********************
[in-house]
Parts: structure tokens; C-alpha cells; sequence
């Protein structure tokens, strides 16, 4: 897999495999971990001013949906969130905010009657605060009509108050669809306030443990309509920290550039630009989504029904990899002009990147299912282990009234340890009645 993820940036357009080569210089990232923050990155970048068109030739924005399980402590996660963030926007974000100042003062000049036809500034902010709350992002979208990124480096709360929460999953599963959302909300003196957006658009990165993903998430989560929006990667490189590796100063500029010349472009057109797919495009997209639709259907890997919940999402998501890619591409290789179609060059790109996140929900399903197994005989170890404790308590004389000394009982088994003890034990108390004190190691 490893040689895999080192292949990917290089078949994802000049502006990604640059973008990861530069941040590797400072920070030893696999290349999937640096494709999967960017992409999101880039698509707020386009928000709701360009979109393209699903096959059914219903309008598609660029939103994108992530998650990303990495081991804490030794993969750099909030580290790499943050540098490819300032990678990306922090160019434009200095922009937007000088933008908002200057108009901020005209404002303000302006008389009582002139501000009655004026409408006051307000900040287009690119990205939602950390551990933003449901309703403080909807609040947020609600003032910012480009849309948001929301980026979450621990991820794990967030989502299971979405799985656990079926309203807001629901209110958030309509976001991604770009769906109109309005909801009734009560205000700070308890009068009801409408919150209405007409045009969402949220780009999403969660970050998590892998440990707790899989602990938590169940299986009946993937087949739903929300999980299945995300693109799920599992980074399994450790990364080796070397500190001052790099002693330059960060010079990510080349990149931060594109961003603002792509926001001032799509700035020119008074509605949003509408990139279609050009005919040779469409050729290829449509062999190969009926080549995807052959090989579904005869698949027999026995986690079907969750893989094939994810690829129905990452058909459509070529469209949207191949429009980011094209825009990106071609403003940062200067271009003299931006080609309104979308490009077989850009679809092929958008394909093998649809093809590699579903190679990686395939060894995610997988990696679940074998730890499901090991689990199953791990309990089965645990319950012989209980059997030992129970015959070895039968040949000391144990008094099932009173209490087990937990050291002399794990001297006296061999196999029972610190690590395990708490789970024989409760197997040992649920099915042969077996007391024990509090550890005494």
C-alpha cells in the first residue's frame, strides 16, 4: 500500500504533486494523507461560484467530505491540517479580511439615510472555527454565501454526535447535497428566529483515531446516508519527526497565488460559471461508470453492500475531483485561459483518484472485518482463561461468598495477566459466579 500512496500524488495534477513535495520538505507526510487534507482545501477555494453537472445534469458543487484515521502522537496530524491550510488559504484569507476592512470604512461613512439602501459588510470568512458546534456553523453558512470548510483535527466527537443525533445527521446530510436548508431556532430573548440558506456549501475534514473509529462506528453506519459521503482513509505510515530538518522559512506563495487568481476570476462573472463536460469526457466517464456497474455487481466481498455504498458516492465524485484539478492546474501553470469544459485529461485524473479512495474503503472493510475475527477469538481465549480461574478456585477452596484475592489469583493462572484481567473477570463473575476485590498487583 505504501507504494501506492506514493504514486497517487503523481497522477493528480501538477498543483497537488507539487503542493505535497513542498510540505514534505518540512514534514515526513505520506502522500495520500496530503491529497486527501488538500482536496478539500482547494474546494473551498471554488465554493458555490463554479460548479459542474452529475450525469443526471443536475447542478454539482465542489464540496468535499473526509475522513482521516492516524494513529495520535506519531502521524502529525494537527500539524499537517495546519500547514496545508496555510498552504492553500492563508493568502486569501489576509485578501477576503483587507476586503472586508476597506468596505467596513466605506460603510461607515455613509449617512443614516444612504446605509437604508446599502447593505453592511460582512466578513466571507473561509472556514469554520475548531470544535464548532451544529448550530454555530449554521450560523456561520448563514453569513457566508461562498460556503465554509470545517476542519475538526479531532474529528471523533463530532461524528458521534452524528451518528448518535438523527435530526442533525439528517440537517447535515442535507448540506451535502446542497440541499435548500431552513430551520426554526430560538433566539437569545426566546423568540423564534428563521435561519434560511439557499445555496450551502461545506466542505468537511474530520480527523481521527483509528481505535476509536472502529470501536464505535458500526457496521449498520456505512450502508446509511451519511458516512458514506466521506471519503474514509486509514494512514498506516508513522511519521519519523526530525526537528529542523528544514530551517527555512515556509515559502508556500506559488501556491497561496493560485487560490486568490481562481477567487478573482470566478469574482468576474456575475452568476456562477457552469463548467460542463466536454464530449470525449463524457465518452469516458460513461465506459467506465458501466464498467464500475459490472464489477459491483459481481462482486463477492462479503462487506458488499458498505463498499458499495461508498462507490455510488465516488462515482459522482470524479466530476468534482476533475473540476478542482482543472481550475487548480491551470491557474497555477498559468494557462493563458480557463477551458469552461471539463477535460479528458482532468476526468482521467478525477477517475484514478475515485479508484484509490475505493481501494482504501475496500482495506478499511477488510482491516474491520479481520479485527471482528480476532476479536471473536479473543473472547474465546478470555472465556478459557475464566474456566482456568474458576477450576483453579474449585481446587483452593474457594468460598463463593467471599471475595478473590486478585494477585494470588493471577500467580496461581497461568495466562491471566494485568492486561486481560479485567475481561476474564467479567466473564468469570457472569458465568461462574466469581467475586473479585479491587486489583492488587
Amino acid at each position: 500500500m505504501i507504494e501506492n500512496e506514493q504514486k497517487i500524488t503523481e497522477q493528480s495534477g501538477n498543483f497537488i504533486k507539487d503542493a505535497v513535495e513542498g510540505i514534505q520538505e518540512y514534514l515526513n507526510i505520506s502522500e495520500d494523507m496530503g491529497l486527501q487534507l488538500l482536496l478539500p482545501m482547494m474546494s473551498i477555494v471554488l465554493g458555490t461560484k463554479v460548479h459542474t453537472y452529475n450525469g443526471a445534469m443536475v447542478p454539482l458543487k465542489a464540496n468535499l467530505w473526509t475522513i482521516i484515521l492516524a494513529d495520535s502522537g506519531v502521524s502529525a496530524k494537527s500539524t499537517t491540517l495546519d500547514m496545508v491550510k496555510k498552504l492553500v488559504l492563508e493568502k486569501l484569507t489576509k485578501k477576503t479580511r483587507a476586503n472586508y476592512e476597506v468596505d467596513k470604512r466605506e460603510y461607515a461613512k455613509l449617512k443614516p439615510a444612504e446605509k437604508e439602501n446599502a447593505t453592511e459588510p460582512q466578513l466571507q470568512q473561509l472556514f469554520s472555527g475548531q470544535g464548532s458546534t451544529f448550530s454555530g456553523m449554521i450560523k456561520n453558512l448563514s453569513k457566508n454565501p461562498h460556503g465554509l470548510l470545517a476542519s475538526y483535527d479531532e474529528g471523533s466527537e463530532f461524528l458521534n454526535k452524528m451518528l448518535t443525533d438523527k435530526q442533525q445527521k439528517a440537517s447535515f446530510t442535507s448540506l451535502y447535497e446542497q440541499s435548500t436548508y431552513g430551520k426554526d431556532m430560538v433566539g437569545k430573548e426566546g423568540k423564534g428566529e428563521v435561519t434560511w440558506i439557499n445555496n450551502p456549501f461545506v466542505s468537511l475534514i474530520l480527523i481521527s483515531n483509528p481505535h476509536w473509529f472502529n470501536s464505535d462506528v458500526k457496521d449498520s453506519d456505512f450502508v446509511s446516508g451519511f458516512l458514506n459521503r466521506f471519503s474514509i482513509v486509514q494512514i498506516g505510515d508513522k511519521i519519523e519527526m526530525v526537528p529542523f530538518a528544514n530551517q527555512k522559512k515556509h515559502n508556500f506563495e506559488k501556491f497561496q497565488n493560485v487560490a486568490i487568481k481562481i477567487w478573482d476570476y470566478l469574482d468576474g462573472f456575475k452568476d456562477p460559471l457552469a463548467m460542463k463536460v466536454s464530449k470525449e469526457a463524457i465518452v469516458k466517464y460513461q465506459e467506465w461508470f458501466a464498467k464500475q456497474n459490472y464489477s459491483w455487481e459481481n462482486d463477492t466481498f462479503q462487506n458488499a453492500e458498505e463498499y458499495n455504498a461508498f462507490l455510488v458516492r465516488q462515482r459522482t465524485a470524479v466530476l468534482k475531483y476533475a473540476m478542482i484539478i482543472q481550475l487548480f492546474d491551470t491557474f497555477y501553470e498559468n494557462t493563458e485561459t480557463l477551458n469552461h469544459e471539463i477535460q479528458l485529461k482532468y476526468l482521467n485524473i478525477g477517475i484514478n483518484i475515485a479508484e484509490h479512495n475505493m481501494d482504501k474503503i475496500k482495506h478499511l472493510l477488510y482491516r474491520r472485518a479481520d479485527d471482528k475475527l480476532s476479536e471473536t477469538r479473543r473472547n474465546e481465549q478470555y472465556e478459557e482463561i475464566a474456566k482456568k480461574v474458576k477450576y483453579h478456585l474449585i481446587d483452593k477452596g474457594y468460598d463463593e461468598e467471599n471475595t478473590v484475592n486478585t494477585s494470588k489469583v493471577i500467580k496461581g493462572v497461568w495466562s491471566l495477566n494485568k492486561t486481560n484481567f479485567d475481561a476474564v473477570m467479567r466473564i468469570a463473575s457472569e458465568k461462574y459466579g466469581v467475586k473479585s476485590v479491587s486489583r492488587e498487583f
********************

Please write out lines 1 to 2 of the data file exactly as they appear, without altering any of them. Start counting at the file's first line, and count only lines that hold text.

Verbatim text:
[in-house]
Parts: structure tokens; C-alpha cells; sequence